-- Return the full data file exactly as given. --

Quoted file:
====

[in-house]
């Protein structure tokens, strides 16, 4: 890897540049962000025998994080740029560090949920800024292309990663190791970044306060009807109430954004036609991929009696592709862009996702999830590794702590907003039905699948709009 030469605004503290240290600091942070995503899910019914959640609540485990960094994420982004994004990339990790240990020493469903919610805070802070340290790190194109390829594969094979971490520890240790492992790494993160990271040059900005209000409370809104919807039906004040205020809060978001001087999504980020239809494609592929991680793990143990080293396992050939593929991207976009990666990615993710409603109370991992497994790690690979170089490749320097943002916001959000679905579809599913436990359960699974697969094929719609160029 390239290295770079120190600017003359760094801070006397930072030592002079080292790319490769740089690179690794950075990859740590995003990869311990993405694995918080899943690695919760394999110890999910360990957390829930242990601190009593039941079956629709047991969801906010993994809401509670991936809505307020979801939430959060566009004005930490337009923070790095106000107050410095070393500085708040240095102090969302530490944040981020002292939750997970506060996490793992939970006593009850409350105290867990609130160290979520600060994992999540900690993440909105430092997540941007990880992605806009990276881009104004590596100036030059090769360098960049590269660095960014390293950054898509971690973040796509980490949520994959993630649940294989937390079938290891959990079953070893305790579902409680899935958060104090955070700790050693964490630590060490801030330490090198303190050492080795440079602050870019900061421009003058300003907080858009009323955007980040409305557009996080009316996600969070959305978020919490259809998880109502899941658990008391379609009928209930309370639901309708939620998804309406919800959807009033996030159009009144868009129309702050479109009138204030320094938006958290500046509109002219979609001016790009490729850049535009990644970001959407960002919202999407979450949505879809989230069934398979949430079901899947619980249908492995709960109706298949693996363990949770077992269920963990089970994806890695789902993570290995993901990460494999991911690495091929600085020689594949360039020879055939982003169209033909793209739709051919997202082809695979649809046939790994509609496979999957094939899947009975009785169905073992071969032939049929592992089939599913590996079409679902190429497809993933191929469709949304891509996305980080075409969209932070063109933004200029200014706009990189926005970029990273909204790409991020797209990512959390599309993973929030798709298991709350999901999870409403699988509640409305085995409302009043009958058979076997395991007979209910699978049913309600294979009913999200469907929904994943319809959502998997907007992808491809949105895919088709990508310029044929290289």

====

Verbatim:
[in-house]
């Protein structure tokens, strides 16, 4: 890897540049962000025998994080740029560090949920800024292309990663190791970044306060009807109430954004036609991929009696592709862009996702999830590794702590907003039905699948709009 030469605004503290240290600091942070995503899910019914959640609540485990960094994420982004994004990339990790240990020493469903919610805070802070340290790190194109390829594969094979971490520890240790492992790494993160990271040059900005209000409370809104919807039906004040205020809060978001001087999504980020239809494609592929991680793990143990080293396992050939593929991207976009990666990615993710409603109370991992497994790690690979170089490749320097943002916001959000679905579809599913436990359960699974697969094929719609160029 390239290295770079120190600017003359760094801070006397930072030592002079080292790319490769740089690179690794950075990859740590995003990869311990993405694995918080899943690695919760394999110890999910360990957390829930242990601190009593039941079956629709047991969801906010993994809401509670991936809505307020979801939430959060566009004005930490337009923070790095106000107050410095070393500085708040240095102090969302530490944040981020002292939750997970506060996490793992939970006593009850409350105290867990609130160290979520600060994992999540900690993440909105430092997540941007990880992605806009990276881009104004590596100036030059090769360098960049590269660095960014390293950054898509971690973040796509980490949520994959993630649940294989937390079938290891959990079953070893305790579902409680899935958060104090955070700790050693964490630590060490801030330490090198303190050492080795440079602050870019900061421009003058300003907080858009009323955007980040409305557009996080009316996600969070959305978020919490259809998880109502899941658990008391379609009928209930309370639901309708939620998804309406919800959807009033996030159009009144868009129309702050479109009138204030320094938006958290500046509109002219979609001016790009490729850049535009990644970001959407960002919202999407979450949505879809989230069934398979949430079901899947619980249908492995709960109706298949693996363990949770077992269920963990089970994806890695789902993570290995993901990460494999991911690495091929600085020689594949360039020879055939982003169209033909793209739709051919997202082809695979649809046939790994509609496979999957094939899947009975009785169905073992071969032939049929592992089939599913590996079409679902190429497809993933191929469709949304891509996305980080075409969209932070063109933004200029200014706009990189926005970029990273909204790409991020797209990512959390599309993973929030798709298991709350999901999870409403699988509640409305085995409302009043009958058979076997395991007979209910699978049913309600294979009913999200469907929904994943319809959502998997907007992808491809949105895919088709990508310029044929290289």